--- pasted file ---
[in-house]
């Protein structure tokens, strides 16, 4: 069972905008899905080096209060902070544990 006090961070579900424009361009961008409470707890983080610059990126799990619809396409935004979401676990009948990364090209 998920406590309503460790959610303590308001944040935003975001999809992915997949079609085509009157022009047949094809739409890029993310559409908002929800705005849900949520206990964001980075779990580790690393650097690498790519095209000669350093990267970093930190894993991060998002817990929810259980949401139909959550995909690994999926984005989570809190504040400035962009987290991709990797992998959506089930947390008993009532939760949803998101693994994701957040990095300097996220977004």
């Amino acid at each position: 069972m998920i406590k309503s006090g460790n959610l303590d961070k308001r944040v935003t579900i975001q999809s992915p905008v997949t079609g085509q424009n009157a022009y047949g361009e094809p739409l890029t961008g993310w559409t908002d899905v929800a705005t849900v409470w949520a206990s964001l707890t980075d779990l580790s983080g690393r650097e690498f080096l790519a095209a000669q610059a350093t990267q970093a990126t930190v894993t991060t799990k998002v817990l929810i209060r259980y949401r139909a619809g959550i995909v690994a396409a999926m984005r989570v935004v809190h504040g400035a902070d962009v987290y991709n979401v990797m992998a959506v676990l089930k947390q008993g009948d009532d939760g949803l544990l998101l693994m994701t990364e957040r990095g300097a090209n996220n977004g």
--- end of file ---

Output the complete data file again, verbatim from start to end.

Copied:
[in-house]
């Protein structure tokens, strides 16, 4: 069972905008899905080096209060902070544990 006090961070579900424009361009961008409470707890983080610059990126799990619809396409935004979401676990009948990364090209 998920406590309503460790959610303590308001944040935003975001999809992915997949079609085509009157022009047949094809739409890029993310559409908002929800705005849900949520206990964001980075779990580790690393650097690498790519095209000669350093990267970093930190894993991060998002817990929810259980949401139909959550995909690994999926984005989570809190504040400035962009987290991709990797992998959506089930947390008993009532939760949803998101693994994701957040990095300097996220977004």
């Amino acid at each position: 069972m998920i406590k309503s006090g460790n959610l303590d961070k308001r944040v935003t579900i975001q999809s992915p905008v997949t079609g085509q424009n009157a022009y047949g361009e094809p739409l890029t961008g993310w559409t908002d899905v929800a705005t849900v409470w949520a206990s964001l707890t980075d779990l580790s983080g690393r650097e690498f080096l790519a095209a000669q610059a350093t990267q970093a990126t930190v894993t991060t799990k998002v817990l929810i209060r259980y949401r139909a619809g959550i995909v690994a396409a999926m984005r989570v935004v809190h504040g400035a902070d962009v987290y991709n979401v990797m992998a959506v676990l089930k947390q008993g009948d009532d939760g949803l544990l998101l693994m994701t990364e957040r990095g300097a090209n996220n977004g």